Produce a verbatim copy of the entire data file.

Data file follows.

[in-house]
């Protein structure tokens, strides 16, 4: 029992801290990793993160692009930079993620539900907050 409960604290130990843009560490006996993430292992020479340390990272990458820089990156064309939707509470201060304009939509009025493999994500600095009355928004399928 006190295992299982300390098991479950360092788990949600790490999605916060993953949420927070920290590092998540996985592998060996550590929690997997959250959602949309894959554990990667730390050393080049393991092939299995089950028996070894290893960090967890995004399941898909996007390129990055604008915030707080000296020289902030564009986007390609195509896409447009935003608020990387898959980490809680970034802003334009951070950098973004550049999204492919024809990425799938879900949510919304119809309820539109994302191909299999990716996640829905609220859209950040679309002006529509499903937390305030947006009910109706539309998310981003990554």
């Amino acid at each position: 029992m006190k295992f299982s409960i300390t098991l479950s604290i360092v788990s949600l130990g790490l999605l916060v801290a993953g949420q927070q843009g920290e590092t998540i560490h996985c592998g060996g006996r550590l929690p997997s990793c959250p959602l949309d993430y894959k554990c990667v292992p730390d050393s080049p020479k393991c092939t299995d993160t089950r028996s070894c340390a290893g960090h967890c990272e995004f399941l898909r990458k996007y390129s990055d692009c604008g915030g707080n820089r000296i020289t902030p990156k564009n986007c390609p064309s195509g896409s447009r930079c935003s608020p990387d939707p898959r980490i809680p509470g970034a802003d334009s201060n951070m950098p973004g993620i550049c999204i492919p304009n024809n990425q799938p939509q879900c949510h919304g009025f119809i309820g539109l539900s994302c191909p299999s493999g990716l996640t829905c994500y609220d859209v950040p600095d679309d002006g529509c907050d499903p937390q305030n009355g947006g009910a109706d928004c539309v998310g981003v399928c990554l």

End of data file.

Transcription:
[in-house]
């Protein structure tokens, strides 16, 4: 029992801290990793993160692009930079993620539900907050 409960604290130990843009560490006996993430292992020479340390990272990458820089990156064309939707509470201060304009939509009025493999994500600095009355928004399928 006190295992299982300390098991479950360092788990949600790490999605916060993953949420927070920290590092998540996985592998060996550590929690997997959250959602949309894959554990990667730390050393080049393991092939299995089950028996070894290893960090967890995004399941898909996007390129990055604008915030707080000296020289902030564009986007390609195509896409447009935003608020990387898959980490809680970034802003334009951070950098973004550049999204492919024809990425799938879900949510919304119809309820539109994302191909299999990716996640829905609220859209950040679309002006529509499903937390305030947006009910109706539309998310981003990554």
């Amino acid at each position: 029992m006190k295992f299982s409960i300390t098991l479950s604290i360092v788990s949600l130990g790490l999605l916060v801290a993953g949420q927070q843009g920290e590092t998540i560490h996985c592998g060996g006996r550590l929690p997997s990793c959250p959602l949309d993430y894959k554990c990667v292992p730390d050393s080049p020479k393991c092939t299995d993160t089950r028996s070894c340390a290893g960090h967890c990272e995004f399941l898909r990458k996007y390129s990055d692009c604008g915030g707080n820089r000296i020289t902030p990156k564009n986007c390609p064309s195509g896409s447009r930079c935003s608020p990387d939707p898959r980490i809680p509470g970034a802003d334009s201060n951070m950098p973004g993620i550049c999204i492919p304009n024809n990425q799938p939509q879900c949510h919304g009025f119809i309820g539109l539900s994302c191909p299999s493999g990716l996640t829905c994500y609220d859209v950040p600095d679309d002006g529509c907050d499903p937390q305030n009355g947006g009910a109706d928004c539309v998310g981003v399928c990554l």